Here in North America, cultural issues that have historically impacted our nation keep coming to the surface. It’s very unfortunate the way certain classes, races and colors of people have been treated, even in the church and by the church. It’s not right, and the church has to be part of the healing process. The misunderstandings and past hurts are still there, and more conversation needs to take place.
Another big issue is with young adults. We are losing our young adults. They are leaving because, to them, the church is not relevant. We have to be more realistic and understanding. Some of the things we do, some of the norms of the church are simply tradition, handed down from generation to generation. It feels good, but it’s not always biblical. To reach our young adults, we need to get back to what Scripture is saying, back to “primitive godliness.” It’s that basic kernel of truth and understanding of God and living for Him—just pure faith.
Visitor: Our executive committee recently voted six priorities, including evangelism. How can we successfully evangelize in today’s multifaceted cultural climate?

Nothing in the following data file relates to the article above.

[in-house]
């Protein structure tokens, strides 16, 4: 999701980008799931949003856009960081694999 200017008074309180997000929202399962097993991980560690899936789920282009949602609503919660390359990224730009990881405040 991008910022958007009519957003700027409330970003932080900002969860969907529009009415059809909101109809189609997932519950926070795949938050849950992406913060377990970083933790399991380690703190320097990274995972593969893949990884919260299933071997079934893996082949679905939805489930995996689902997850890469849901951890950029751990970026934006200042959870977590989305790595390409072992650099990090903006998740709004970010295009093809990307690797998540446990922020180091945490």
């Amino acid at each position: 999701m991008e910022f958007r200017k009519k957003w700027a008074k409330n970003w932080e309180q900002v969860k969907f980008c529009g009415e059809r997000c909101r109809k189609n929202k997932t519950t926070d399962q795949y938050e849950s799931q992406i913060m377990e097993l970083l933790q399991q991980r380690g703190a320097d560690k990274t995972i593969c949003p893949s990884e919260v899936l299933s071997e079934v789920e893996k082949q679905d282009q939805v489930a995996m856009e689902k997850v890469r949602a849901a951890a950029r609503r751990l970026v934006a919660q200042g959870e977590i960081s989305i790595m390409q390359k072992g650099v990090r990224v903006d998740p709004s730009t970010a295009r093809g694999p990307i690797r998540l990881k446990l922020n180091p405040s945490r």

Weigley: The first priority on our list, spiritual renewal, serves all of them. It begins with that intimate relationship with Jesus Christ—that looking to Christ, to our salvation, to He who is grace and having that connection with Him. Then His Spirit just oozes out of us. It just flows out of us and touches lives. I think the best evangelism is relationship evangelism, where we reach out to a friend, spouse or loved one. We’re able to reach them for Christ when Christ lives in us.
Visitor: You’re a product and proponent of Adventist education. How can we address the concerns of our constituents?
Weigley: It’s a huge challenge because it involves the commitment of parents, the local church and the conference. It takes a huge amount of effort and sacrifice by many people to make that happen. If you look at the budgets of conferences, churches and unions, a big part of the money that comes in goes to Adventist education. It’s not a given any more that members will dutifully enroll in church school. People have to see value for it. At the same time, our schools need to tell the story of how they are delivering a good education with strong academics, as studies have shown.
Visitor: It’s evident our committee members care about social topics that often headline the evening news—race relations, human trafficking, mental health, poverty, immigration, the LGBTQ community, etc. How should the church relate to these conversations?